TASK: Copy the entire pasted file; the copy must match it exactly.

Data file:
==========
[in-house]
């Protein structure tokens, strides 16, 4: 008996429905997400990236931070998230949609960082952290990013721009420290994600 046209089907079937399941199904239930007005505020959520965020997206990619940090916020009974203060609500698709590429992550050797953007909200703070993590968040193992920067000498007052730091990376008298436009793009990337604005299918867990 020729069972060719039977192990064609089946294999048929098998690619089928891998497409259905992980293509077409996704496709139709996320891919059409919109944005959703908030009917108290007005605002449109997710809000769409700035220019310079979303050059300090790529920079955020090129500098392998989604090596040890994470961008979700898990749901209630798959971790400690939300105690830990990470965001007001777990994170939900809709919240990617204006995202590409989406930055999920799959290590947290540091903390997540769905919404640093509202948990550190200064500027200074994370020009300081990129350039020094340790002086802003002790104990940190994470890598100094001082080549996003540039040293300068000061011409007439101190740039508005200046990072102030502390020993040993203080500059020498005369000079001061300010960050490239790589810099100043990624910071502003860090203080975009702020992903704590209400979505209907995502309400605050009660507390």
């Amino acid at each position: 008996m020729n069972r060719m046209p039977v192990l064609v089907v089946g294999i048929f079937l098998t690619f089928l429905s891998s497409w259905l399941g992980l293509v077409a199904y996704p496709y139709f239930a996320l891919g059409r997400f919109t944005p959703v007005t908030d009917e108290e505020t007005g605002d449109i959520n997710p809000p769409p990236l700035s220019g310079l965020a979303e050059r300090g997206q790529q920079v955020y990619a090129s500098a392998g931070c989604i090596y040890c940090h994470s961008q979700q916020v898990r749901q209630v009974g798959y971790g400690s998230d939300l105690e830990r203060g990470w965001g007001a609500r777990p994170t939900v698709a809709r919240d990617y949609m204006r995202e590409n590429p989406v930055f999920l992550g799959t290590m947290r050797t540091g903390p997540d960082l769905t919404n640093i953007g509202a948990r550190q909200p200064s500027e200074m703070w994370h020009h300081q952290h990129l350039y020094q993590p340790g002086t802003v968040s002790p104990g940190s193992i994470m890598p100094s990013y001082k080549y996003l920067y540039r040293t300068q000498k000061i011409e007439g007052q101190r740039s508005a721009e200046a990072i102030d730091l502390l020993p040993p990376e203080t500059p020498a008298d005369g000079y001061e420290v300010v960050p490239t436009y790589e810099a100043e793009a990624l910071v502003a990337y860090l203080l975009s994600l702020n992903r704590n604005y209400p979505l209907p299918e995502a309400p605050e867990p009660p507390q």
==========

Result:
[in-house]
């Protein structure tokens, strides 16, 4: 008996429905997400990236931070998230949609960082952290990013721009420290994600 046209089907079937399941199904239930007005505020959520965020997206990619940090916020009974203060609500698709590429992550050797953007909200703070993590968040193992920067000498007052730091990376008298436009793009990337604005299918867990 020729069972060719039977192990064609089946294999048929098998690619089928891998497409259905992980293509077409996704496709139709996320891919059409919109944005959703908030009917108290007005605002449109997710809000769409700035220019310079979303050059300090790529920079955020090129500098392998989604090596040890994470961008979700898990749901209630798959971790400690939300105690830990990470965001007001777990994170939900809709919240990617204006995202590409989406930055999920799959290590947290540091903390997540769905919404640093509202948990550190200064500027200074994370020009300081990129350039020094340790002086802003002790104990940190994470890598100094001082080549996003540039040293300068000061011409007439101190740039508005200046990072102030502390020993040993203080500059020498005369000079001061300010960050490239790589810099100043990624910071502003860090203080975009702020992903704590209400979505209907995502309400605050009660507390």
């Amino acid at each position: 008996m020729n069972r060719m046209p039977v192990l064609v089907v089946g294999i048929f079937l098998t690619f089928l429905s891998s497409w259905l399941g992980l293509v077409a199904y996704p496709y139709f239930a996320l891919g059409r997400f919109t944005p959703v007005t908030d009917e108290e505020t007005g605002d449109i959520n997710p809000p769409p990236l700035s220019g310079l965020a979303e050059r300090g997206q790529q920079v955020y990619a090129s500098a392998g931070c989604i090596y040890c940090h994470s961008q979700q916020v898990r749901q209630v009974g798959y971790g400690s998230d939300l105690e830990r203060g990470w965001g007001a609500r777990p994170t939900v698709a809709r919240d990617y949609m204006r995202e590409n590429p989406v930055f999920l992550g799959t290590m947290r050797t540091g903390p997540d960082l769905t919404n640093i953007g509202a948990r550190q909200p200064s500027e200074m703070w994370h020009h300081q952290h990129l350039y020094q993590p340790g002086t802003v968040s002790p104990g940190s193992i994470m890598p100094s990013y001082k080549y996003l920067y540039r040293t300068q000498k000061i011409e007439g007052q101190r740039s508005a721009e200046a990072i102030d730091l502390l020993p040993p990376e203080t500059p020498a008298d005369g000079y001061e420290v300010v960050p490239t436009y790589e810099a100043e793009a990624l910071v502003a990337y860090l203080l975009s994600l702020n992903r704590n604005y209400p979505l209907p299918e995502a309400p605050e867990p009660p507390q």